Jim's Ichang Lemon (not Ichang papeda, to avoid confusion) tree is also doing surprisingly well, very big (over 6 feet), although Jim says it has never flowered or fruited.
(I suggested to him to give it a few more years, as some varieties can be much less precocious than others, and that it might fruit when it gets a little bit bigger or older)

Jim's Early St. Ann Satsuma (big tree) survived through the winter just fine, going unprotected for the first time, and Jim reckons it would have likely produced fruit this year. But we'll never know because Jim tore the tree out in early Spring. He got tired of protecting it, and says this winter was a relatively mild one for him, and it had become overgrown and was taking up too much space in the spot where it was. The last I saw of it, the tree was just a little over 4 feet wide, maybe 5 feet high, looked pretty old.

Jim also told me his huge Yuzu tree bush produced 50 pounds of fruit one year (either this winter, or the year before), and some guy who had a local brewery came and collected them because he was going to make fresh Yuzu flavored beer.

The very outer layer of the big Yuzu bush has yellow leaves, especially on the South-facing side, but the leaves inside the bush all look very green and healthy. Apparently the outer layer of the bush acted to provide insulation. The South-side is facing the street and that is where it is most exposed to winds.
« Last Edit: April 17, 2020, 03:09:16 PM by SoCal2warm »

jim VH

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Re: some pictures from Jim's place in Vancouver, WA
« Reply #6 on: April 18, 2020, 10:05:33 AM »
A couple minor clarifications to what SoCal posted

The Kabosu fruit is about the size and color of the fruit of the  Yuzu, which in turn is yellow and roughly Satsuma size .  The flavor is much better, and has far fewer seeds than the Yuzu.  It's sweetness is roughly the level of a grapefruit, which means you can eat it out of hand if you're sufficiently demented, though, like a grapefruit, a bit of sugar helps.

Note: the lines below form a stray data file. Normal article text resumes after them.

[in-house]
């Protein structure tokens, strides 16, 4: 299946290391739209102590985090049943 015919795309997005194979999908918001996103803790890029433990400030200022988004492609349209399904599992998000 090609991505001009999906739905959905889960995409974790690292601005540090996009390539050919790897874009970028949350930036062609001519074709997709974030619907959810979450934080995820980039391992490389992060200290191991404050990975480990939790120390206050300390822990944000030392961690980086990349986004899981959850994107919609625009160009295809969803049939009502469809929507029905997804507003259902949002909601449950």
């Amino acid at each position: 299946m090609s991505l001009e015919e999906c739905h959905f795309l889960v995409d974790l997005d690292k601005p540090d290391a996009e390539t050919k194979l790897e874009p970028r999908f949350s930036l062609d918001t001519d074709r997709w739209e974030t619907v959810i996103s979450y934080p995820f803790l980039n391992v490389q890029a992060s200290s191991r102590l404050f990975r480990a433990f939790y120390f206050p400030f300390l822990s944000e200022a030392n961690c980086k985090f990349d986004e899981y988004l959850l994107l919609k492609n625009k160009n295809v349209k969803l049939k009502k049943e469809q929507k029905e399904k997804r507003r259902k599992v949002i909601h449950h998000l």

I replaced the Early St Anne -which was on a citrange rootstock-with one I grafted onto a Flying Dragon rootstock, mainly because it was outgrowing it's shelter; it was getting quite large.  I will continue to protect it- the fruit is quite good.  The FD rootstock also has the advantage of earlier ripening, so probably more sweetness.
The old one would almost certainly have bloomed- the winter low was only 25F (-3.9C) and it showed no damage.  I've exposed Satsumas to even lower temperatures for short periods with no effect on blooming.

SoCal2warm

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Re: some pictures from Jim's place in Vancouver, WA
« Reply #7 on: November 03, 2020, 08:57:03 PM »
Here's the Kabosu, nearly 5 feet tall and loaded with big fruits that do not look too far away from being ripe


The tree appears to have grown very fast and vigorously since I last saw it, and the leaves look very healthy. It has grown much more vigorously than the Sudachi.
The fruits smell like an amazing mix of Satsuma mandarin and Yuzu.

It's grafted onto poncirus.

Here's a close up view of one of the Kabosu fruits


Jim's big Yuzu and Thomasville citrangequat trees barely had any fruits this year, literally only a handful. Might not be surprising, fruit production can be off and on, the trees probably used up most of the energy producing a huge crop of fruit last year.

I did taste one of the Thomasville citrangequats. It was the best Thomasville I had ever tasted. Almost a flavor like lime mixed with Meyer lemon. (Now the flavor was inferior to a lime, but still fairly good) It only had just a little hint of bitterness some might not even notice.

Here's the Thomasville citrangequat cut up